From any pronouncement, one must discount emotions, purple prose, and metaphors. Language is complex. In non-mathematical languages, things often (if not always) don’t literally mean what they say. This is even truer for politician-speak.

As Notre-Dame de Paris was burning, French president Emmanuel Macron tweeted:

Like all of our compatriots, I am sad this evening to see this part of us burning.

His original tweet was of course in French, but he repeated it in English. The English version is as close as possible to the French original:

Comme tous nos compatriotes, je suis triste ce soir de voir brûler cette part de nous.

I have no problem believing that Mr. Macron was as sad as were many of “us”—people who share some of my and his aesthetic preferences and values. Many have strong memories from visiting the cathedral. I remember climbing the stairs of the bell tower and feeling the weight of history on the stone curved in by eight centuries of footsteps. And Notre-Dame de Paris is an important monument of Western civilization and French history.

Yet, borrowing the point of view of the French, Notre-Dame is not a “part of us” and it is very unlikely that “all” of Mr. Macron’s compatriots were sad. In a country of 67 million, some certainly did not care. Probably more than one was content, if only for the entertainment. It would not be the first time Notre-Dame did not make unanimity: during the French Revolution, the cathedral was looted with the support of the public authorities and was used for wine storage.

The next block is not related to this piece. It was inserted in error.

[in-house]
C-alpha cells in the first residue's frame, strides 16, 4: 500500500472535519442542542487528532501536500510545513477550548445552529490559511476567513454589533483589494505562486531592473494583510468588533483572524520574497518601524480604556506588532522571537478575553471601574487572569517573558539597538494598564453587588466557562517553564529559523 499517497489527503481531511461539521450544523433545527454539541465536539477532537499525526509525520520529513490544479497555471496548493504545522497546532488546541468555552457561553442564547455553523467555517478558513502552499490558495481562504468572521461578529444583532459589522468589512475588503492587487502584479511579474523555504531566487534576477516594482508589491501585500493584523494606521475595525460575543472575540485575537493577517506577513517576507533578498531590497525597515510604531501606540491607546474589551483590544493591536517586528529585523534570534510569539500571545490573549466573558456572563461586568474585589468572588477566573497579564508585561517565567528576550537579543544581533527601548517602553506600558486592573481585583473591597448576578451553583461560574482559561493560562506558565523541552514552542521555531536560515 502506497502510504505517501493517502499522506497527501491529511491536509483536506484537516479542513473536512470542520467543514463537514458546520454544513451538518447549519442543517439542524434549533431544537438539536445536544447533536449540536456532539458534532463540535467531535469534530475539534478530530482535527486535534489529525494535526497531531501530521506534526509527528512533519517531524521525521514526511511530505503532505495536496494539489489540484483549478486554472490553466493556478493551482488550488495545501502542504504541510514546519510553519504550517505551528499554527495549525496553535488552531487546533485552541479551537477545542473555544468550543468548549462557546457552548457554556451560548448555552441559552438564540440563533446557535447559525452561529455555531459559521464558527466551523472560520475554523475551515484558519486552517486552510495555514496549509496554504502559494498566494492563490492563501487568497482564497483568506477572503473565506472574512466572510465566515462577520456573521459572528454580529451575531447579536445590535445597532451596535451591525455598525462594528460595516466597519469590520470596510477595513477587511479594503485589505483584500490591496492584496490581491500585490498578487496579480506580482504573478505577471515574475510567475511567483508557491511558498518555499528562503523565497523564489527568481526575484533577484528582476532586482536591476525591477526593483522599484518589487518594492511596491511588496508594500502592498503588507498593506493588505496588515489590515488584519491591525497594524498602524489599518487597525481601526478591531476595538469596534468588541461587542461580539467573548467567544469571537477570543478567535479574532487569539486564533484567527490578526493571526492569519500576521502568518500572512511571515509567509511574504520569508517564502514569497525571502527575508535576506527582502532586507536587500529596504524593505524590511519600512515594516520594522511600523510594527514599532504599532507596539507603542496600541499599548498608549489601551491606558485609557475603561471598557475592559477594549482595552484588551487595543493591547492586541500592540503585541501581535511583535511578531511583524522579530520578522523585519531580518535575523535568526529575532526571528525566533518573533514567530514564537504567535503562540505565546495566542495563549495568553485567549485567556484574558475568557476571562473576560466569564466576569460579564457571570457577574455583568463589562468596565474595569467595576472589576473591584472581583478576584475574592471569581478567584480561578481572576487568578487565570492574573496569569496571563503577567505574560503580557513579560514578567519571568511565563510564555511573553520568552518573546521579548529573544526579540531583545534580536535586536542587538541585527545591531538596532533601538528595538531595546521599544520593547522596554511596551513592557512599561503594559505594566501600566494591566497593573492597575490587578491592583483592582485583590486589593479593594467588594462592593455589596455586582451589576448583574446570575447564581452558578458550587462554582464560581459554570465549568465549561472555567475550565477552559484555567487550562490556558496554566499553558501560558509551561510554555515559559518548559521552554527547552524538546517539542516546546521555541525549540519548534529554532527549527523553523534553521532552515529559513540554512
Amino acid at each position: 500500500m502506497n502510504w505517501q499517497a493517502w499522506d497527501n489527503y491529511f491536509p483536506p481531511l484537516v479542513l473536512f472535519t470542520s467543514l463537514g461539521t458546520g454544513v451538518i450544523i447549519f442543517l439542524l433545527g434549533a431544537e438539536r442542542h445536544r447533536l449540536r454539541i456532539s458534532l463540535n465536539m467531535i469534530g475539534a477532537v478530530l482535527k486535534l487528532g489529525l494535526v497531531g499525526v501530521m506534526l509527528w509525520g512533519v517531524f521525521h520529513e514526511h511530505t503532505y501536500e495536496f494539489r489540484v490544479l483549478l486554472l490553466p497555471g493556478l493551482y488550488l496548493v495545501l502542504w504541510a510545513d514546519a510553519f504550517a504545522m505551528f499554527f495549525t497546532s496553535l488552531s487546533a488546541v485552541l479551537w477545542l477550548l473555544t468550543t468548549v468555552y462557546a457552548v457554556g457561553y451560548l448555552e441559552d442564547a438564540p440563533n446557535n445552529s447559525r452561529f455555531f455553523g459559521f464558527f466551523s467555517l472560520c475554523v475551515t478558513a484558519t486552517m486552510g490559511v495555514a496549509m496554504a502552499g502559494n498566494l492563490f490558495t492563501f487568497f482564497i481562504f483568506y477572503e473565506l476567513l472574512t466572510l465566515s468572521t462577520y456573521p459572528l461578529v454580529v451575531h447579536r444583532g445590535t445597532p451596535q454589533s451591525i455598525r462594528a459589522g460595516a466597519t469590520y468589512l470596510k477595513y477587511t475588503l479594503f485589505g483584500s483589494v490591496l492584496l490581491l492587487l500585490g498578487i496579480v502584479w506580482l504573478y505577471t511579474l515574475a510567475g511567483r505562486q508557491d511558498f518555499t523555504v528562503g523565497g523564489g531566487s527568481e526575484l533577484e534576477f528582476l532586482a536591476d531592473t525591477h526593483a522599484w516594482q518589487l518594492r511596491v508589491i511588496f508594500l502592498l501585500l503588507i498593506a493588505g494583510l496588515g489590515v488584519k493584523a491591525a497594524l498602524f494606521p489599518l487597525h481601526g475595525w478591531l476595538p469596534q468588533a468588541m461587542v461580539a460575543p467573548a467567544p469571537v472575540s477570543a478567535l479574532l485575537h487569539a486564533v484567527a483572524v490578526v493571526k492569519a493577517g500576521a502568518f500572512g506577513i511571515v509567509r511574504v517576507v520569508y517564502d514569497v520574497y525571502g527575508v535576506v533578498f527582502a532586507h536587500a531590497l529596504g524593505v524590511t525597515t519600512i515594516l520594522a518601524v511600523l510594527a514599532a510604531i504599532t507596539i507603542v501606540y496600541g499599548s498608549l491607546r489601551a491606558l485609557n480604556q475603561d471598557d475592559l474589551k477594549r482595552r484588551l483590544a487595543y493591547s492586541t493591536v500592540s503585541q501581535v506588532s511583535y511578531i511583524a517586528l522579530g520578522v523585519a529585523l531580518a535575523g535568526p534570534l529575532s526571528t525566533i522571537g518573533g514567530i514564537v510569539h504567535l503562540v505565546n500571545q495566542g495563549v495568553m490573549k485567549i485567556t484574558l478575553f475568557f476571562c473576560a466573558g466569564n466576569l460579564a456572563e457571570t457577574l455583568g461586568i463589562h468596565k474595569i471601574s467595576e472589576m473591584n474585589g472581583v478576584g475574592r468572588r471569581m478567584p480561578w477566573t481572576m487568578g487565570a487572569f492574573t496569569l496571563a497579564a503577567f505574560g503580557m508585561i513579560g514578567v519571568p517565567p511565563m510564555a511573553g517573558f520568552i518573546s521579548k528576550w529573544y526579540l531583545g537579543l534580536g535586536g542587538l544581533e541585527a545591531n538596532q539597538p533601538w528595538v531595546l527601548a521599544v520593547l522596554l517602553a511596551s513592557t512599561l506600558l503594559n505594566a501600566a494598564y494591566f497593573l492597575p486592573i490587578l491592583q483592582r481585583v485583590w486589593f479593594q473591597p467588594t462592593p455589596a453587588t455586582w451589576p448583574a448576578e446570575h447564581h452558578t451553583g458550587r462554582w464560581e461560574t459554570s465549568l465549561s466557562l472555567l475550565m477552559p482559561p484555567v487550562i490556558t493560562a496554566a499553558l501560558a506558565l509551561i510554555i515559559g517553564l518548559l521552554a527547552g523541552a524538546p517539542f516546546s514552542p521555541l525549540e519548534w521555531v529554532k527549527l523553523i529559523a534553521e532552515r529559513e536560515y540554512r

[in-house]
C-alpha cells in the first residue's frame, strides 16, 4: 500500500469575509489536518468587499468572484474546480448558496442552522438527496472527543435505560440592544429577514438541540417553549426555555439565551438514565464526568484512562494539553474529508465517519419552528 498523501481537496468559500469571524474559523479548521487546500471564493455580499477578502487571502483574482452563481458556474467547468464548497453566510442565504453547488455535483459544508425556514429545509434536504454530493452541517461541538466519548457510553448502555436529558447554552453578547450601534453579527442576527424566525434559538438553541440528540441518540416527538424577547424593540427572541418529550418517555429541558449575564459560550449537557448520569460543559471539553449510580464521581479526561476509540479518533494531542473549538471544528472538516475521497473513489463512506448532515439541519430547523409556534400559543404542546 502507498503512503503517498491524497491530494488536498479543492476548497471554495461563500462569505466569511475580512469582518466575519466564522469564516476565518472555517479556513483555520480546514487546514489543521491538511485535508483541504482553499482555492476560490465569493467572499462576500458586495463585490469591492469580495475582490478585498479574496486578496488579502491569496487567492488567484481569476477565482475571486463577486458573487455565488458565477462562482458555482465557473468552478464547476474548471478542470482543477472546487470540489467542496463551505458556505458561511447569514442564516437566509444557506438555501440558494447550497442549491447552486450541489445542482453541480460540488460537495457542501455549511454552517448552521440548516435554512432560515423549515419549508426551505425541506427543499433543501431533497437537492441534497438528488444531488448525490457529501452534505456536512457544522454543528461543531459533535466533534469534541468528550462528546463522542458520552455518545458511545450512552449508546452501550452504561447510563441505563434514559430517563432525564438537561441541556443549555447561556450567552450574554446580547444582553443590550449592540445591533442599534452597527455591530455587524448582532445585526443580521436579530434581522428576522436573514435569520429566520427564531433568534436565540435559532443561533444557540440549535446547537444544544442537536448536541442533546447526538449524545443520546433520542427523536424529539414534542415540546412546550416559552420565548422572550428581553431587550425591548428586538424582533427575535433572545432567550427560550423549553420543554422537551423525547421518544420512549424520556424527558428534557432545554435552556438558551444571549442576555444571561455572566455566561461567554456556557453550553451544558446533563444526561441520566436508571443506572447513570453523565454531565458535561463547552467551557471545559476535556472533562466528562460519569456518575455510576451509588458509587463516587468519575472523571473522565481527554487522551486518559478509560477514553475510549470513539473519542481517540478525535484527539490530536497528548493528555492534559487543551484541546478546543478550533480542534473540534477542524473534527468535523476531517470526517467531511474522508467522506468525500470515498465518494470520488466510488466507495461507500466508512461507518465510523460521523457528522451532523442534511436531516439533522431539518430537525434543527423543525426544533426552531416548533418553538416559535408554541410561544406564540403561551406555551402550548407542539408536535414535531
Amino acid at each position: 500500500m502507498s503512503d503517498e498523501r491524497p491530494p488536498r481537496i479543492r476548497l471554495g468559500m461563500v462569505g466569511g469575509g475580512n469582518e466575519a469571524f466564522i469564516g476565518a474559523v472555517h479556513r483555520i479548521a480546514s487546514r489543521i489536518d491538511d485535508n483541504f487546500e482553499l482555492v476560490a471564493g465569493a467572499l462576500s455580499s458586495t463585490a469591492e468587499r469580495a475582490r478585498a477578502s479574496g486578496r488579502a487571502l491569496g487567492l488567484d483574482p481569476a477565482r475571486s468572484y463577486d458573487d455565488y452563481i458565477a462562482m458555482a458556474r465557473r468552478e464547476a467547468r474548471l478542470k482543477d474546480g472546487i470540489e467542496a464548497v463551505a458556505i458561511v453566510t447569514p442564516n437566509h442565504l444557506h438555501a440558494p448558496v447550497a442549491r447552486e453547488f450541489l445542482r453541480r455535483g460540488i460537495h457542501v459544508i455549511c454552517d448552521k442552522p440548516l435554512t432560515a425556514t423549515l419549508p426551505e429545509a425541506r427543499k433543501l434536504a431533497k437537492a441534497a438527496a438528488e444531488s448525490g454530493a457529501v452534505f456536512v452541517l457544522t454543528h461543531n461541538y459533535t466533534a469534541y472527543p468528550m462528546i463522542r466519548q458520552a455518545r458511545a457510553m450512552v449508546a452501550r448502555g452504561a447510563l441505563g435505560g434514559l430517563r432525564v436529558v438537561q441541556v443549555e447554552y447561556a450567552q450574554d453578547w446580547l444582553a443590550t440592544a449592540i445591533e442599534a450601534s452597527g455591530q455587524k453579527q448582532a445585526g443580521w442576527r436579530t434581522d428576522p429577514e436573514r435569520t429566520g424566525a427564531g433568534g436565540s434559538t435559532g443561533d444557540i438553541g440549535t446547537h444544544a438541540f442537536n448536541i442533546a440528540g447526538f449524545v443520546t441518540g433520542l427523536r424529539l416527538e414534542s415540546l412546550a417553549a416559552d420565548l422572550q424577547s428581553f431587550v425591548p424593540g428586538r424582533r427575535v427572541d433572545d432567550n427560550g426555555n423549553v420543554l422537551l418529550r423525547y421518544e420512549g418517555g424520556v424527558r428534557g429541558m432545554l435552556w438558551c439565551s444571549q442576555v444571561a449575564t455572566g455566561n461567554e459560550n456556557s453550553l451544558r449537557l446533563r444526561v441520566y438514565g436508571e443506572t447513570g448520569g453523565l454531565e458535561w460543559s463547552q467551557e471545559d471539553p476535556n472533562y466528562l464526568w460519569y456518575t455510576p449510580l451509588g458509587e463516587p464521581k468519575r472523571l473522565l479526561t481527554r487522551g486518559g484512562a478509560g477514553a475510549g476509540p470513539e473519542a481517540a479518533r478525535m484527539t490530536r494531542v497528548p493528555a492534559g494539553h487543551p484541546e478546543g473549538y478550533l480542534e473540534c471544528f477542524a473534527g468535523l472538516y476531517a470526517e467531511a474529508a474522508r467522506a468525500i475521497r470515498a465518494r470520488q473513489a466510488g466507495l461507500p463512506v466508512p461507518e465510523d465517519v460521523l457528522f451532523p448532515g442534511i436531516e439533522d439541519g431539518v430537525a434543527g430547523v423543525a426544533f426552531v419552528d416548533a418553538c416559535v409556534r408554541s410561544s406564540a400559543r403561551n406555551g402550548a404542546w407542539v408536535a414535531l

Macron’s is not the worst use of “us” in history. It is not the most dangerous nationalist or tribal appeal that we have heard. (Note that my use of “we” just now is purely rhetorical and refers to an indeterminate subject; in such cases, the French language allows the use of “on” instead of “nous.”) I would also opine that many who were not sad to see Notre-Dame burning are not among the finest specimen of mankind. Yet, the use of “us” remains fraught with danger. One should always be clear in his own mind about who is included in the “we” set.

Macron also tweeted that the cathedral would be restored through a “national subscription” also open to foreigners who love Notre-Dame-de-Paris. He could not avoid some we-talk and invoking the “French national destiny.” But thinking of a voluntary subscription to finance this public good is wise. Moreover, I am sure that the price of visiting the renovated monument will increase. (If I remember well, walking in the cathedral was free although there was a fee for visiting the tower.) Perfect public goods are rare.